Another thing I learned is that the development of better armor extended lives. Better armor meant encasing the whole body in steel, and it was very difficult to recognize who was who on the battlefield, so there was lots of flags around to let people know who to fight. Should you stray from the flags you could always be known for the emblem on your shield, if you lost your shield then your cloak had the same emblems, and perhaps the crest on your helmet had your symbol.

The picture that I am painting is that the two sides would face each other as different sides in a conflict. Yes, there might have been significant “reasons” for the conflict… but one thing is for certain. Over there, under the colorful flags, were people that if I can capture, would set me up for life, and I wouldn’t have to fight these wars anymore. Kill or wound anyone getting in the way, but head for the colorful royals and make them your prisoner.

Another painful reality is that the price desired was always more than what was available, so you had to keep your prisoners until the sum was raised.

My great grandfather was captured three times and spent a total of fifteen years in three different dungeons. Perhaps some treated him better than others.

I don’t know if my great grandfather was a good man, losing doesn’t mean that you were bad, it’s just that it was bad for you. Walking around around with the nickname or “the Captive”, not only reminded you that you picked the losing side, but it also meant that your family, your house, and your lands, had to raise lots of money to return you to your castle on the the hill.

That’s a life long burden.

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Latest Sketchbook work…

Ragnar Sigurdsson
My 34th great grandfather
Vseslav Bryachislavich, the Sorcerer of Kiev.
My 26th great grandfather.
Saint Olga Elena Prekrasa
My 29th great-grandmother.
Fulk V, King in Jerusalem.
My 26th great grandfather.
Bertrade Montfort.
My 25th great grandmother.
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Dusk

Dusk brings quiet. The noise of work slows, even the birds seem to shelter in place. We are still sheltering in place. One early evening, after about a month of sheltering, I heard what appeared to be a coyote. It seemed very close, close enough to upset my dog, so he barked. I’ve heard them before in the neighborhood, so it’s not unusual, but this was close. Then dusk took over and it was quiet.

The next day, about the same time, a few minutes after sunset, I heard the same clear call, two or three times, then it was quiet again. The following day it was the repeated. Now I had figured that a local dog had learned the howl, that’s why it was so close, and now a few other dogs were answering the call. My dog just barked.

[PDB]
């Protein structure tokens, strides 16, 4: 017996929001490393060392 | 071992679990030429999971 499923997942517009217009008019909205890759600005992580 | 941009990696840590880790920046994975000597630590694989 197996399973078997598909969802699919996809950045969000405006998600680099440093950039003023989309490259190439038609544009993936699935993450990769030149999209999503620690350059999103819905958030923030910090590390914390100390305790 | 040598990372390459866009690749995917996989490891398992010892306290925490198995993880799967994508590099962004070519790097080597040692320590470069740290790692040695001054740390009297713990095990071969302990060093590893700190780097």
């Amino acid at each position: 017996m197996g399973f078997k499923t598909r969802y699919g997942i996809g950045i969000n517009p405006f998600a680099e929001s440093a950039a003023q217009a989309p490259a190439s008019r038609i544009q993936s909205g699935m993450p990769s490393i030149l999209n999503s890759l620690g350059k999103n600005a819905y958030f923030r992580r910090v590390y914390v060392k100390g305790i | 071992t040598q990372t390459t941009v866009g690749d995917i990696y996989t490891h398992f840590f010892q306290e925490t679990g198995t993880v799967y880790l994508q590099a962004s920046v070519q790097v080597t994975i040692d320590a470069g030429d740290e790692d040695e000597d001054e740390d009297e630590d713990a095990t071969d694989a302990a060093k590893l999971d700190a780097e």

This has been going on for about a month, same time, same duration. There have been times when I thought maybe it’s not a dog, or a coyote. It was too plaintiff, there was a subtle ache to the timbre.

This evening we took a short walk through the neighborhood at dusk. The dog needed his walk, we had gotten about two blocks from home when I heard the first howl, I had learned the voice, I recognized the pitch and volume. It came from the house directly across the street from where I was standing. It came from the back porch that I could see. It came from the man standing on the porch, the local neighbor.

His howl was promptly answered by yet another neighbor three or four houses down, and yet another neighbor two or three streets away. For two or three minutes I was surrounded by howls from every corner of the compass, and then dusk took over and it was quiet again. My wife howled softly.

The shelter in place does keep you safe, but it also brings stress.

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Fulk, King in Jerusalem

He was my 24th great grandfather, also known as Fulk the Younger. He was the Count of Anjou (as Fulk V) from 1109 to 1129 and the King of Jerusalem from 1131 to his death. During his reign, the Kingdom of Jerusalem reached its largest territorial extent.

Yes, my great grandfather was a Crusader, not only the but so were more than two dozen great grandfathers as far as I can tell. At this point I think it is important to rank a little bit. It certainly not politically correct to support Crusaders. Not only were they vicious killers, but they went to a country to murder the inhabitants and set up their own kingdoms. And they didn’t really discriminate, if you didn’t speak French, German, English, Italian, Spanish you were potentially slaughtered. Thousands of Greeks, Jews and native born Christians were victims. This is not in all cases, but it happened. I recall reading about the fall of Jerusalem, where the Crusaders killed so many that the blood ran in the streets and collected in the lower parts of the city, where it was up to the horses knees.